Study group at Templo Mayor

My colleague Lee Davidson is currently in Mexico City, she came to work together in our Project and to teach at the International Course on Visitor Studies that I organized at ENCRyM -the National School of Conservation, Restoration and Museography-. This course is attended by young mexican professionals who want to acquire new insights on visitor studies, training themselves on this field.

Lee’s session, titled Understanding Visitor Experience Through Qualitative Research, had the purpose of “examine the key contributions qualitative research has made to current understandings of visitor experience from the perspective of both theory and practice”.

The idea was that the students not only attended classroom sessions but they had the opportunity to experience the process of designing interview questions; apply it and analyze it, so we needed a small scale research problem. Due to our own research interest, we selected Templo Mayor Museums, as many interesting topics emerged on visitor interviews with New Zealand and Australian public that attended Aztecs: Conquest and Glory about human sacrifice and the links between Aztec culture and current Mexican culture.

This was a perfect opportunity to mix our interests. We posted the following research project for the students, so they could develop their own questions:

“Exercise: developing interview questions

Research problem:

Aztecs: Conquest and Glory was developed by the Te Papa Tongarewa Museum of NZ , in close partnership with INAH and two Australian museums. Between 2013 and 2015, Aztecs was exhibited at Te Papa, Melbourne Museum, and the Australian Museum in Sydney. The Mexican and NZ curators wanted the exhibition to tell the complete story of the Mexica, including their everyday life and religious practices, from the rise of the Aztecs to the conquest, with a small section on the Aztec legacy in contemporary Mexico. The NZ curators particularly wanted to tell the story as much as possible from the worldview of the Mexica, including a ‘balanced’ and ‘non-judgemental’ portrayal of the nature and role of human sacrifice.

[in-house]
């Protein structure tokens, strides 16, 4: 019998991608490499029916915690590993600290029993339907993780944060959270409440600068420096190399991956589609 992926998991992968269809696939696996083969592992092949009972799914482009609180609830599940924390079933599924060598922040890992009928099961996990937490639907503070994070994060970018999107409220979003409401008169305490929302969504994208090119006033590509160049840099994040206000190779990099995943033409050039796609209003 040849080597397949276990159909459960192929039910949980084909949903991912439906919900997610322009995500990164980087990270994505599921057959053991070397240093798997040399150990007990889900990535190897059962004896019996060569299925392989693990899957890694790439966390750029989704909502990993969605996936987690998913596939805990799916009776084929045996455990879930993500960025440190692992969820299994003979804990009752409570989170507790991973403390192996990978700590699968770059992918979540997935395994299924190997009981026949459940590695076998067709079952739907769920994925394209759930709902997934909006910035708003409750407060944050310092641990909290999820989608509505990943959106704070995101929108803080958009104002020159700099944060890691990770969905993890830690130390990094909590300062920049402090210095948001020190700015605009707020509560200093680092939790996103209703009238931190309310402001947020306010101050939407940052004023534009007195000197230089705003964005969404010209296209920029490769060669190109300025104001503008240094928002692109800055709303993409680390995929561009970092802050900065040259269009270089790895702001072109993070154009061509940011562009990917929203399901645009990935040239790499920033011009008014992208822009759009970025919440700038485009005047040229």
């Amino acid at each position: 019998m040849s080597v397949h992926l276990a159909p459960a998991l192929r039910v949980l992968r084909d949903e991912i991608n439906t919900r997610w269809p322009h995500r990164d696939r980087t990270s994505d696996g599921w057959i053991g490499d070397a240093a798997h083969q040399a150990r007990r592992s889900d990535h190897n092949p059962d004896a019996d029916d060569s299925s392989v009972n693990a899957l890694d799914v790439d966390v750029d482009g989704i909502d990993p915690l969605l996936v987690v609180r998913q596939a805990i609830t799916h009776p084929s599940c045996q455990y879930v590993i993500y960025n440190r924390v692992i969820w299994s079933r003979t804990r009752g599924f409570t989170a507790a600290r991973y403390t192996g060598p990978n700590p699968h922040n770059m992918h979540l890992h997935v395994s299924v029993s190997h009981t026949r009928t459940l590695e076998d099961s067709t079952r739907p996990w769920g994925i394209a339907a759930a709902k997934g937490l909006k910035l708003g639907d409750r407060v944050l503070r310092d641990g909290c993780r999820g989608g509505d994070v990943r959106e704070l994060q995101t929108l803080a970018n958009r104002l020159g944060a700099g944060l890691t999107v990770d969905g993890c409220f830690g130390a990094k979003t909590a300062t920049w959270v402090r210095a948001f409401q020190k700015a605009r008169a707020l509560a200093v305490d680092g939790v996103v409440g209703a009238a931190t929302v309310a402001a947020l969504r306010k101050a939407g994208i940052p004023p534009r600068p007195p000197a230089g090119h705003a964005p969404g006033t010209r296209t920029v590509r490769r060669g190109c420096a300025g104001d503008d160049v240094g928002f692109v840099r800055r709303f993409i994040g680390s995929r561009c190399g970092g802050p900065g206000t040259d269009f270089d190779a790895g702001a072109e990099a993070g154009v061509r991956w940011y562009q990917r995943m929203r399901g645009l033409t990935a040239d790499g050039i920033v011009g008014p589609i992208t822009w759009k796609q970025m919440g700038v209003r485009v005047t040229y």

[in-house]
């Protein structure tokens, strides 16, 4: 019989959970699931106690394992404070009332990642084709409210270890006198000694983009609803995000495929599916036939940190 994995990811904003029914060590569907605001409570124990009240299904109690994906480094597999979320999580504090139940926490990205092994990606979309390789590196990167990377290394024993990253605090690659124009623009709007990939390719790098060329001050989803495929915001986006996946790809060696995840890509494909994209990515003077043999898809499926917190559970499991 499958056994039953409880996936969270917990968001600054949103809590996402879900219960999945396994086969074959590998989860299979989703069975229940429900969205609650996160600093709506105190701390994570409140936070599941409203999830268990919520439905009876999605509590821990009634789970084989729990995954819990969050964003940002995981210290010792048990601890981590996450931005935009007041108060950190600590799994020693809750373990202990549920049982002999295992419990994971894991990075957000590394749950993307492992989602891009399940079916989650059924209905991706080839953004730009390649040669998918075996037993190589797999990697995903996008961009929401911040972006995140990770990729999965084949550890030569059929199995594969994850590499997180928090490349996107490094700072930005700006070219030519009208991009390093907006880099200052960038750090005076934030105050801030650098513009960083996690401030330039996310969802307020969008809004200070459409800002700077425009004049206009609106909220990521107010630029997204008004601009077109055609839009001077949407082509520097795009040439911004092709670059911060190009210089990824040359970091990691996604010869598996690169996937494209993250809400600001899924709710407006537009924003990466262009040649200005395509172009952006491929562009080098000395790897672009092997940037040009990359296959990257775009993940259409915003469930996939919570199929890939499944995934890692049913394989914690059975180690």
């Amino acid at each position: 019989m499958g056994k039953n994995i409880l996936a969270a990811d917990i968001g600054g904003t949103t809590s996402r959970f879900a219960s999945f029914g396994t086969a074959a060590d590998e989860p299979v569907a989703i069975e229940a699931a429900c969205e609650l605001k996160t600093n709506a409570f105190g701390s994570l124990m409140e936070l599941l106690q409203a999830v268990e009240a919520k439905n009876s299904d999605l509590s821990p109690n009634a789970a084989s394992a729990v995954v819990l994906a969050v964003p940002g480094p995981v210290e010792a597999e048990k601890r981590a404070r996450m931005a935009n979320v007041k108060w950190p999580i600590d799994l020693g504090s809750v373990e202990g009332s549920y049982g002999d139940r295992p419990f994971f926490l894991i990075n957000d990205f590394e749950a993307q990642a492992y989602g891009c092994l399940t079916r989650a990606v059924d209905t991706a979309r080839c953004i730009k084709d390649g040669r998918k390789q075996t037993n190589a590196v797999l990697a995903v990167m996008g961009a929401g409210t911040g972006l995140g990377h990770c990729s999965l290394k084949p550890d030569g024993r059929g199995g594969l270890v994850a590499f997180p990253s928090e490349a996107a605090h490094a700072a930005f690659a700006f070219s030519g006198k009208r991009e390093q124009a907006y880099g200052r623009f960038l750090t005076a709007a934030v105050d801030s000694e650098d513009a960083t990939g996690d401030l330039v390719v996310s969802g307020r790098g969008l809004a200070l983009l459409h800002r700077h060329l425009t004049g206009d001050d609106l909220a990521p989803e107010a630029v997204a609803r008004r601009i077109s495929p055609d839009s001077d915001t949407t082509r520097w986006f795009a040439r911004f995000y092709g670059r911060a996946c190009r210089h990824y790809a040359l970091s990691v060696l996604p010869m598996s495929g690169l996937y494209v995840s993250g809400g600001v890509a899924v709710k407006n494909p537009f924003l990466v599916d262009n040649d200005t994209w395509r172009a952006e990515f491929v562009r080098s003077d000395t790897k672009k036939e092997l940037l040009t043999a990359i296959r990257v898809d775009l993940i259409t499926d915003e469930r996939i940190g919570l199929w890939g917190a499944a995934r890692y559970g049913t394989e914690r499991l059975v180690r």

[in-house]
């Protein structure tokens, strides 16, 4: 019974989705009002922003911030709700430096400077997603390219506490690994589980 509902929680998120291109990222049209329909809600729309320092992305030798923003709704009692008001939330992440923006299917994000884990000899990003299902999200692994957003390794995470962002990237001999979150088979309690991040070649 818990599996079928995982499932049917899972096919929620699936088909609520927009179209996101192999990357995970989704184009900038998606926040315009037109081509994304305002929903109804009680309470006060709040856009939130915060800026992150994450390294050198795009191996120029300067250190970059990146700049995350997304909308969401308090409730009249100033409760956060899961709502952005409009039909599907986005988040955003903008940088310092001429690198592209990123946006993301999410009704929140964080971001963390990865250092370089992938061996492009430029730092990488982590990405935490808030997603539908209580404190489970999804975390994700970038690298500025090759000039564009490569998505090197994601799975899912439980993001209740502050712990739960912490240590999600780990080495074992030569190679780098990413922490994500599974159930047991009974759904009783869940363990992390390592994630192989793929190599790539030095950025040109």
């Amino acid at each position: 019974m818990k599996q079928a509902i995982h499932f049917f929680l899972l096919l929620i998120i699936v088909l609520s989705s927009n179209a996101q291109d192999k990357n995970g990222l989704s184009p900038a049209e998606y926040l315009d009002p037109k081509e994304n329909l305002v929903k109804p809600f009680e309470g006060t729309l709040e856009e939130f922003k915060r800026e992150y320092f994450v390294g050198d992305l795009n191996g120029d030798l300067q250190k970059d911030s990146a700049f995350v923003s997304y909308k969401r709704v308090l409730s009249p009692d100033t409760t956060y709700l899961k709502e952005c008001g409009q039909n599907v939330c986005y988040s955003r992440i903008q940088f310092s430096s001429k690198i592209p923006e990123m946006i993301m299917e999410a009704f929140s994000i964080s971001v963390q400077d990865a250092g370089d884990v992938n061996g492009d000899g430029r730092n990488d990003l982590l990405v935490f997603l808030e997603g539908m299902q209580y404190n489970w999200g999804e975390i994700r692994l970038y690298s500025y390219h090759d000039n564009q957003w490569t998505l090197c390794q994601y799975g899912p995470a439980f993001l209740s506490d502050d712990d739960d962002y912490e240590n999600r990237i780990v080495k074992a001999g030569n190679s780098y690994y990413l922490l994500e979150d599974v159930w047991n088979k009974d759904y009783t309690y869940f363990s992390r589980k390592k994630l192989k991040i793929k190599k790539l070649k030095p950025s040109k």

We conducted qualitative interviews with 57 visitors to the exhibition in NZ and Australia to find out how people perceived Mexican history and culture in the light of this exhibition. The issue of human sacrifice was particularly fascinating and challenging for many visitors: to many it seemed very violent and brutal. Others tried to understand it in the context of history, religion and politics of the time, rather than judge it from a contemporary viewpoint. Visitors also had different views about what happened to the Aztecs after the conquest and what their relevance was to modern-day Mexico.

These issues raised questions for us as researchers about how Aztec culture, human sacrifice and the contemporary relevance of Aztec culture was presented in museums in Mexico (if at all), and how these issues were perceived by Mexican museum visitors.

Using the Templo Mayor museum as a case study, we are interested in the following questions:

From the perspective of visitors, how is the issue of human sacrifice interpreted within the museum? What are their feelings about it? What kinds of understanding do they have of this practice?

What kind of connection (or disconnection) do visitors feel with the Mexica? How do they perceive the relevance of Aztec culture in contemporary Mexico?”

The group was split in teams, each team designing their own interview questions related to the research. The day of the practice, the students worked in groups to try out the questions, make adjustments and obtain the interviews. Later, the teams transcribed and analyzed them to make a presentation on the last day of the course module.

Francisco, Sara y Mariana

Francisco, Sara y Mariana

Melissa, Dolores y Adriana

Melissa, Dolores y Adriana

Eduardo y Sheba

Eduardo y Sheba

Cristina, Sandra y Mónica

Cristina, Mónica y Sandra

Xatziri, Liduvina y Ana Lilia

Xatziri, Liduvina y Ana Lilia

The experience was so good, it actually got us thinking about the didactic implications of teaching this methodologies in visitor studies area. The students commented that although complex, the process was made easier by having a research problem and questions ahead.

Leticia Pérez

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